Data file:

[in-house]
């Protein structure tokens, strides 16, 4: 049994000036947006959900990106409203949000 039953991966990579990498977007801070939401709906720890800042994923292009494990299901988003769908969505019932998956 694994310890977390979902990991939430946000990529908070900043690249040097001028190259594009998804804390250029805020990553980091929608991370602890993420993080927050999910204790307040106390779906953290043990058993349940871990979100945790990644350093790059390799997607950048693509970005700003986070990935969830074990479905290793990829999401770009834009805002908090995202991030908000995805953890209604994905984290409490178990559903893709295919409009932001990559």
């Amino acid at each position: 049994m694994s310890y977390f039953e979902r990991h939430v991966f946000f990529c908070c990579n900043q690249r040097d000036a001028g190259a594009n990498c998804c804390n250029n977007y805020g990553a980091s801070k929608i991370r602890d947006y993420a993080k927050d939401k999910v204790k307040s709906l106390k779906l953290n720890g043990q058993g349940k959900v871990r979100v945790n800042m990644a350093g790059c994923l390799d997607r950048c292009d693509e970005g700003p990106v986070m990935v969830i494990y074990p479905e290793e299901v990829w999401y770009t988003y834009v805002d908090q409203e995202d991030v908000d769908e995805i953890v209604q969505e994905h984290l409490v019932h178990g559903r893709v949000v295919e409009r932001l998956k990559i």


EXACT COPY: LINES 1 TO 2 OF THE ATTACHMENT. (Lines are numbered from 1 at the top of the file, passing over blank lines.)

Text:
[in-house]
């Protein structure tokens, strides 16, 4: 049994000036947006959900990106409203949000 039953991966990579990498977007801070939401709906720890800042994923292009494990299901988003769908969505019932998956 694994310890977390979902990991939430946000990529908070900043690249040097001028190259594009998804804390250029805020990553980091929608991370602890993420993080927050999910204790307040106390779906953290043990058993349940871990979100945790990644350093790059390799997607950048693509970005700003986070990935969830074990479905290793990829999401770009834009805002908090995202991030908000995805953890209604994905984290409490178990559903893709295919409009932001990559």